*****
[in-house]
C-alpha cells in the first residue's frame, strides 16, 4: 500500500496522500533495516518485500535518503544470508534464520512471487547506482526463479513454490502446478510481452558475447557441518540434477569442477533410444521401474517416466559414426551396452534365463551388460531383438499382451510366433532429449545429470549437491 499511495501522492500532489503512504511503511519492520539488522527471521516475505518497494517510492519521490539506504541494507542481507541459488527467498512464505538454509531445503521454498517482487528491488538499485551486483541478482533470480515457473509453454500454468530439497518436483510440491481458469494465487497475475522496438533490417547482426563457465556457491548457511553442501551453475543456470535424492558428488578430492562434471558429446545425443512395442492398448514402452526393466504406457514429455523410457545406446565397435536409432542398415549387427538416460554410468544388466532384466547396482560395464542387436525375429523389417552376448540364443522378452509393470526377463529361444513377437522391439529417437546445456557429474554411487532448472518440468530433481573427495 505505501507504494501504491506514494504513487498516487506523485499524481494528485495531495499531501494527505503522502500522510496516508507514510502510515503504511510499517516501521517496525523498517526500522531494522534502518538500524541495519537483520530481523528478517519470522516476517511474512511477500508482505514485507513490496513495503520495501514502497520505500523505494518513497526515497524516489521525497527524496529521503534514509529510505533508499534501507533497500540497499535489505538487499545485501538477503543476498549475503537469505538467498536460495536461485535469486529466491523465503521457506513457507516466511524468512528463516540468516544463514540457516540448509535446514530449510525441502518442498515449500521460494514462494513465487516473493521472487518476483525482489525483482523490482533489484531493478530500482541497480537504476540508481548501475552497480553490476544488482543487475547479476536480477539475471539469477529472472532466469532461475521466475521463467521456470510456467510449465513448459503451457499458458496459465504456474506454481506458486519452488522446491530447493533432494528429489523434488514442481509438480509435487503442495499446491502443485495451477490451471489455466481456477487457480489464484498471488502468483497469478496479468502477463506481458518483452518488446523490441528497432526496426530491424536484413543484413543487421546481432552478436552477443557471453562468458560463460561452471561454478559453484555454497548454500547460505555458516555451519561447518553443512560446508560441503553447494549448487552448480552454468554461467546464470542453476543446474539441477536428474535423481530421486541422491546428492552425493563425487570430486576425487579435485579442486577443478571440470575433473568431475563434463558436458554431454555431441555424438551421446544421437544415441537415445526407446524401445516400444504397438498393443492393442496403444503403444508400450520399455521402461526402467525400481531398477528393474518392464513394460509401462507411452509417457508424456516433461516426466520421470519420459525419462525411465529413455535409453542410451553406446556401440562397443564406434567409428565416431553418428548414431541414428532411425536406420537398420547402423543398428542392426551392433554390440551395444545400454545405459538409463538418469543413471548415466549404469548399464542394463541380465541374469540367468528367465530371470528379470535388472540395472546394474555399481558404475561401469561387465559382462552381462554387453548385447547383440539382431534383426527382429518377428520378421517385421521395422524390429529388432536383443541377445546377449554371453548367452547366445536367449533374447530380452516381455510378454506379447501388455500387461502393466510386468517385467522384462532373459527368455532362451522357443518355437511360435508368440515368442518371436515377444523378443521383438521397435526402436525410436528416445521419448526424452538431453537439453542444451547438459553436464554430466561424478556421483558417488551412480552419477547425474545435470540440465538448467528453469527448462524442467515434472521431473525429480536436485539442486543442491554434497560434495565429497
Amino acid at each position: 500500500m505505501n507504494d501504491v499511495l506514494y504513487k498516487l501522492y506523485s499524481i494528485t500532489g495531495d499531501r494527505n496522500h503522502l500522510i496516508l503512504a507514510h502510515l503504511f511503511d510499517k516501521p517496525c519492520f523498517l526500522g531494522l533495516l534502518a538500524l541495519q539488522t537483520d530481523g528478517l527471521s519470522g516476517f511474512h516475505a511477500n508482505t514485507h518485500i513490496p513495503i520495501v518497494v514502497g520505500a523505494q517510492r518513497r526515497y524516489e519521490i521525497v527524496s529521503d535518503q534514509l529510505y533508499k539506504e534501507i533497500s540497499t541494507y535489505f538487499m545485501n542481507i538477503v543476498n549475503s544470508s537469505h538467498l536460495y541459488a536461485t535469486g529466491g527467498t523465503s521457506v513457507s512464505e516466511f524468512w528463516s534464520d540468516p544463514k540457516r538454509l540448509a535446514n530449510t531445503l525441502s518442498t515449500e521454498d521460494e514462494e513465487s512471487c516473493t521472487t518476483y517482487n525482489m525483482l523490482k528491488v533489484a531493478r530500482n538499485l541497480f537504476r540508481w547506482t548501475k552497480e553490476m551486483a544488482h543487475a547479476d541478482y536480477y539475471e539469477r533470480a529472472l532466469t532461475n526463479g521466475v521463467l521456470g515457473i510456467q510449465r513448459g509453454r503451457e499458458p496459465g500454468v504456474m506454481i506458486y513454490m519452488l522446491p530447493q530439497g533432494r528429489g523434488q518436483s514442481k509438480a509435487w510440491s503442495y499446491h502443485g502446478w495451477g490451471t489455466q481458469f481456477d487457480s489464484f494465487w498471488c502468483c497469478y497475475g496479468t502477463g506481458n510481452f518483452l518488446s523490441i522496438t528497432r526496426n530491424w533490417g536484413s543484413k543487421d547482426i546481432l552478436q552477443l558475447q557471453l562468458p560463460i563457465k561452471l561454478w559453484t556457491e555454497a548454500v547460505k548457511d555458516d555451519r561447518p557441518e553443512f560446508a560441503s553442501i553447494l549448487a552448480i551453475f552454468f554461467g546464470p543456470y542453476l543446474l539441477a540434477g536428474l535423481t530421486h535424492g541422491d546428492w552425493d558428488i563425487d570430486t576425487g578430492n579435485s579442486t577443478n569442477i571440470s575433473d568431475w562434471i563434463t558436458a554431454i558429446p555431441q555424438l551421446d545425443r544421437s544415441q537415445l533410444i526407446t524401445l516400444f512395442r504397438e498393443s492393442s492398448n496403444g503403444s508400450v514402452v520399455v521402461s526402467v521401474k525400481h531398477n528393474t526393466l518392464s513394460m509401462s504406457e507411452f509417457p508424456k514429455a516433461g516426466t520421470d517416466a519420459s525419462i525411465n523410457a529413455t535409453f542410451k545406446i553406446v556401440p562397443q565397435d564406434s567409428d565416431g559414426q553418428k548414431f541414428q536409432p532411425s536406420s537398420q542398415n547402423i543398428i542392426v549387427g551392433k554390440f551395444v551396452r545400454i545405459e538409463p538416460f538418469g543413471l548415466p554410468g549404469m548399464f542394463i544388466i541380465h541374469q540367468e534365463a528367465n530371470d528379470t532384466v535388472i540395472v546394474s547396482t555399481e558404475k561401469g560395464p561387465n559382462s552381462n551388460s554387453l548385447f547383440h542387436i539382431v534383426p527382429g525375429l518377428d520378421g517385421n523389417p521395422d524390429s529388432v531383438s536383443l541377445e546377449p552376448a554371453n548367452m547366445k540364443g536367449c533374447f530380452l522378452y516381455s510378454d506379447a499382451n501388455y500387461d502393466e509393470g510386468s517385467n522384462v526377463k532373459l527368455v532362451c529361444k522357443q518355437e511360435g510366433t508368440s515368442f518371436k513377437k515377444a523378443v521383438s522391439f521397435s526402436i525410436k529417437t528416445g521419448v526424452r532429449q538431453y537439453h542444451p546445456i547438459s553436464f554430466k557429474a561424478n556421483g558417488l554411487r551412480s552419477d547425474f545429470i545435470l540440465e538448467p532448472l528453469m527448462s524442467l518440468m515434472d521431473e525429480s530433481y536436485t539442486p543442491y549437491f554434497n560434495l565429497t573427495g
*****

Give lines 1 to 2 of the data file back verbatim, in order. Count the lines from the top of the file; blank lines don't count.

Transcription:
[in-house]
C-alpha cells in the first residue's frame, strides 16, 4: 500500500496522500533495516518485500535518503544470508534464520512471487547506482526463479513454490502446478510481452558475447557441518540434477569442477533410444521401474517416466559414426551396452534365463551388460531383438499382451510366433532429449545429470549437491 499511495501522492500532489503512504511503511519492520539488522527471521516475505518497494517510492519521490539506504541494507542481507541459488527467498512464505538454509531445503521454498517482487528491488538499485551486483541478482533470480515457473509453454500454468530439497518436483510440491481458469494465487497475475522496438533490417547482426563457465556457491548457511553442501551453475543456470535424492558428488578430492562434471558429446545425443512395442492398448514402452526393466504406457514429455523410457545406446565397435536409432542398415549387427538416460554410468544388466532384466547396482560395464542387436525375429523389417552376448540364443522378452509393470526377463529361444513377437522391439529417437546445456557429474554411487532448472518440468530433481573427495 505505501507504494501504491506514494504513487498516487506523485499524481494528485495531495499531501494527505503522502500522510496516508507514510502510515503504511510499517516501521517496525523498517526500522531494522534502518538500524541495519537483520530481523528478517519470522516476517511474512511477500508482505514485507513490496513495503520495501514502497520505500523505494518513497526515497524516489521525497527524496529521503534514509529510505533508499534501507533497500540497499535489505538487499545485501538477503543476498549475503537469505538467498536460495536461485535469486529466491523465503521457506513457507516466511524468512528463516540468516544463514540457516540448509535446514530449510525441502518442498515449500521460494514462494513465487516473493521472487518476483525482489525483482523490482533489484531493478530500482541497480537504476540508481548501475552497480553490476544488482543487475547479476536480477539475471539469477529472472532466469532461475521466475521463467521456470510456467510449465513448459503451457499458458496459465504456474506454481506458486519452488522446491530447493533432494528429489523434488514442481509438480509435487503442495499446491502443485495451477490451471489455466481456477487457480489464484498471488502468483497469478496479468502477463506481458518483452518488446523490441528497432526496426530491424536484413543484413543487421546481432552478436552477443557471453562468458560463460561452471561454478559453484555454497548454500547460505555458516555451519561447518553443512560446508560441503553447494549448487552448480552454468554461467546464470542453476543446474539441477536428474535423481530421486541422491546428492552425493563425487570430486576425487579435485579442486577443478571440470575433473568431475563434463558436458554431454555431441555424438551421446544421437544415441537415445526407446524401445516400444504397438498393443492393442496403444503403444508400450520399455521402461526402467525400481531398477528393474518392464513394460509401462507411452509417457508424456516433461516426466520421470519420459525419462525411465529413455535409453542410451553406446556401440562397443564406434567409428565416431553418428548414431541414428532411425536406420537398420547402423543398428542392426551392433554390440551395444545400454545405459538409463538418469543413471548415466549404469548399464542394463541380465541374469540367468528367465530371470528379470535388472540395472546394474555399481558404475561401469561387465559382462552381462554387453548385447547383440539382431534383426527382429518377428520378421517385421521395422524390429529388432536383443541377445546377449554371453548367452547366445536367449533374447530380452516381455510378454506379447501388455500387461502393466510386468517385467522384462532373459527368455532362451522357443518355437511360435508368440515368442518371436515377444523378443521383438521397435526402436525410436528416445521419448526424452538431453537439453542444451547438459553436464554430466561424478556421483558417488551412480552419477547425474545435470540440465538448467528453469527448462524442467515434472521431473525429480536436485539442486543442491554434497560434495565429497